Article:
FATHER TOM DOYLE: That's a nonsensical statement. First off, to presume that they have all this support and backing, who are they talking to - each other? These men are completely out of touch with reality and they've been out of touch - they only talk to one another. Secondly, to claim that God approves this, that's heresy. The statement itself is very offensive.

GEORGE NEGUS: But that's the Vatican! That's a statement from the Vatican. If I could interrupt you there, Tom - that's actually an official Vatican spokesman saying that the Church gets special help from above. Big call!

FATHER TOM DOYLE: I know - I realise who said it - and I think that's very presumptuous because the Church is the people, it's not just them. Maybe 'above' is helping the victims and their supporters to bring accountability - maybe that's where the help is coming from. So, it's a turkey shoot - you know, you throw it up and "Whose side is God on?" I don't think that's the point at all. The point is - what is right and what is wrong? Hiding the abuse of children is wrong, period.

GEORGE NEGUS: Can we raise the thorny subject of celibacy and how much that is an issue in this whole situation, because to non-Catholics it certainly is an issue that maybe celibacy is at the bottom of all of this, that it's the sort of behaviour that, if you like, leads to paedophilia and child sex abuse, etc.

FATHER TOM DOYLE: There's a lot of misunderstanding about celibacy and I have to say that being a celibate priest, being celibate, does not turn you into a sexually dysfunctional man - it doesn't make you a paedophile or a pervert or something of that nature. But the relationship of mandatory celibacy to this issue is much more complex and it's this, I believe, or part of it - that celibacy, the preparation for celibacy, the training and to convince a man that celibacy is acceptable, means you have to convince him that there's something secondary in importance about relationships, about marriage, about women and about family. Celibacy also has depended in the past on a very distorted notion of human sexuality - that it's something you can take and put it outside of yourself, turn it on and turn it off. And so what you had was men growing up with this incredible fear - any sexual thought, anything, was a mortal sin and you'd go to Hell - which is fairly unrealistic and it's certainly not very reflective of what a human being is.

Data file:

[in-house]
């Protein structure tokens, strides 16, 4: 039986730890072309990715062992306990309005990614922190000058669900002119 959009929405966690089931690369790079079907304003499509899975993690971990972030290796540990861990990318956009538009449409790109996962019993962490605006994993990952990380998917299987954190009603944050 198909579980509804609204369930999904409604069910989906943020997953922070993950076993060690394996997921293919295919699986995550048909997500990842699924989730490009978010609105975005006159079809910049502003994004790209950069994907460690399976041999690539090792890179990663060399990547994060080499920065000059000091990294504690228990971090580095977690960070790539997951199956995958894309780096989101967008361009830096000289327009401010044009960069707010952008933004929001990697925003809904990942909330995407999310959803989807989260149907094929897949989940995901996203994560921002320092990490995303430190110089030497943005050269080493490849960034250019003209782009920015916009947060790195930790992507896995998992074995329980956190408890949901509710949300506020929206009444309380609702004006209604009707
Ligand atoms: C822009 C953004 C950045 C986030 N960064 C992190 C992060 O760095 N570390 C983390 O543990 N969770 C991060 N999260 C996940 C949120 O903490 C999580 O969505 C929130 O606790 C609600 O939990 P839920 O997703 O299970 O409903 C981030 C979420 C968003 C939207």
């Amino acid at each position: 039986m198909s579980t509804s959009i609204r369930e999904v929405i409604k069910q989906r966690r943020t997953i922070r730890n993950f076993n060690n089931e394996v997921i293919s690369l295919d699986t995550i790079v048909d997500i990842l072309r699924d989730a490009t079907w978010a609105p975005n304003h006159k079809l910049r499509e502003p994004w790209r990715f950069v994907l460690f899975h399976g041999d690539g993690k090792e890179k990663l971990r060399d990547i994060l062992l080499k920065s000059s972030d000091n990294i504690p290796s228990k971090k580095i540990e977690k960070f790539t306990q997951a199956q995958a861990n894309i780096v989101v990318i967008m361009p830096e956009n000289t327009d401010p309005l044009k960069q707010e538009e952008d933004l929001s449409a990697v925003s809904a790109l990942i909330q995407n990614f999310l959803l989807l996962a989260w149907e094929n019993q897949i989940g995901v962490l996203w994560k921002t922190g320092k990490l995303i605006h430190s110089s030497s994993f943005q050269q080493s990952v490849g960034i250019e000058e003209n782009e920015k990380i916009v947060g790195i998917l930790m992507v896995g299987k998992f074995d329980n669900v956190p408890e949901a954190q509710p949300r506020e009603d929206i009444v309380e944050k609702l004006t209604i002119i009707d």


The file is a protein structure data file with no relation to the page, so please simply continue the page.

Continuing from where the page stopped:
GEORGE NEGUS: It sounds like you're saying if the Church has a close look at itself in the way you're suggesting it has to almost pull the whole institution apart and start all over again.

FATHER TOM DOYLE: Well, I think there are a lot of things that they should take a close look at - celibacy being one of them. They're deathly afraid to look at the women priests issue because they claim that Jesus Christ only ordained men. Well, that's a long short there - to presume that Christ had an ordination ceremony at the Last Supper, you know, that's a bit of a stretch.

GEORGE NEGUS: It's a new version of history, that's for sure.

FATHER TOM DOYLE: Well, definitely a new version of history.

GEORGE NEGUS: People are asking questions like, "Will we see priests and bishops end up in jail as a result of this?" "Will we see the Pope having to consider resignation?" But you've actually said, "Punishing the perpetrators is completely missing the forest standing behind the trees. The clerical culture entwined with the institution needs to be fearlessly examined and dismantled as we know it." Isn't that more-or-less what I was saying before - knocking the whole edifice down and rebuilding? You're questioning almost the very basis of Catholicism.

FATHER TOM DOYLE: It's unfortunate that it takes this type of destruction to move it towards change, but that's what has to happen, I believe. I'm not one anymore to mince words and be diplomatic and fart around with this. I mean, this is it. I've spent 25 years talking to people who've been ruined because of this stuff, and you know, the whole damn thing, they ought to sell the Vatican to the Mormons or to Disney or something and go out and start all over again.

GEORGE NEGUS: Tom Doyle, it's great to talk to you - fascinating, actually - and we'll stay in touch. Thanks again.

FATHER TOM DOYLE: Great. Thank you.

GEORGE NEGUS: Other than that, the mild-mannered Father Tom Doyle has nothing to say on an issue that's clearly not about to suddenly disappear off the Catholic Church's agenda.

Interview Producer/Researcher